Google wallet experiences technical prepaid credit card hitch
Google has been forced to suspend all prepaid credit card functions on their Google Wallet mobile app following a security flaw.
A discovery was made that unauthorised access to prepaid credit card balances can be granted on mobile devices. This allows anyone to get hold of and spend any balances on a prepaid card linked to the Google wallet.
The security scandal has sent Google into a frenzy as digital pick pockets can access the cash by tapping into an existing balance on a wallet simply by changing the settings.
The discovery was made by a blogger known only as The Smartphone Champ who showed that by going into the settings on an Android phone and blanking all the settings for a Google Wallet, anybody could gain access to a prepaid credit card linked with the device.
The Google Wallet is also under scrutiny for other security faults as one security company found a method for cracking a PIN for the wallet. Web security provider Zvelo suggested that the PIN for the wallet wasn’t stored in its ‘secure element’ within the Android operating system.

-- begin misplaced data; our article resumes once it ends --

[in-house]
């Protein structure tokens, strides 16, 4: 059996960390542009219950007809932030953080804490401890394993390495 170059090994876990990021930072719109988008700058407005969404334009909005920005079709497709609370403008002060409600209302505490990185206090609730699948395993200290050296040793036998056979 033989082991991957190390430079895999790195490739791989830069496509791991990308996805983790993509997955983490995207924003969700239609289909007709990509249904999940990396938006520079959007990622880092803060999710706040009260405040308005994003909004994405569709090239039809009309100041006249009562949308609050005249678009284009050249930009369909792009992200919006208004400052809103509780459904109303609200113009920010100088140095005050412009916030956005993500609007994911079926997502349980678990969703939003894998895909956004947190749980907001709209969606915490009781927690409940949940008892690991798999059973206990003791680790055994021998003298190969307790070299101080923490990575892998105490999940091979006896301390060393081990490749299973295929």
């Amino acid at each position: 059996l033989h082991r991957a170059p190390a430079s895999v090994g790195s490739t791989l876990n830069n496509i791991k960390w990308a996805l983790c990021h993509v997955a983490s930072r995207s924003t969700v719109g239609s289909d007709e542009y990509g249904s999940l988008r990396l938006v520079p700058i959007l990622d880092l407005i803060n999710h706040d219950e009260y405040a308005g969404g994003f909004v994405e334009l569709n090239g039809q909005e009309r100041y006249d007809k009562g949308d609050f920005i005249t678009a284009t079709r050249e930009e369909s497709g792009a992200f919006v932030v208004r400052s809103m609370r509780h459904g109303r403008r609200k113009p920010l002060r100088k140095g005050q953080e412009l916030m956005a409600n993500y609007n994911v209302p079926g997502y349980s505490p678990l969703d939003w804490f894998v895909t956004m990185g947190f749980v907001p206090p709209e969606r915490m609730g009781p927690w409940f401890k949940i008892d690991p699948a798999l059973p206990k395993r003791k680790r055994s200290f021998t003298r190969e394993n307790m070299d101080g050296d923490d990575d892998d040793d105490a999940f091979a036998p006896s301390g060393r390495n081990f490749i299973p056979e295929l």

Google claims that this can be prevented if the phone owner activates a screen lock feature on their phone. This requires an additional PIN to be entered whenever the phone is activated. If the thief does not know that PIN, then they cannot get into the phone to get access to the prepaid cash.
Speaking to PC World, Zvelo researcher Joshua Rubin said; "Google Wallet is still significantly more secure than the credit card you use today, even with this vulnerability in the wild."
Prepaid credit cards are typically a safe method of using cash. It is not connected to any bank accounts and, therefore, in the event of theft there is no risk of ID fraud. There are a number of prepaid credit cards on the market and the Orange prepaid card is extremely popular.
They work much like a mobile phone pay-as-you-go card which allows users to put cash on to the card.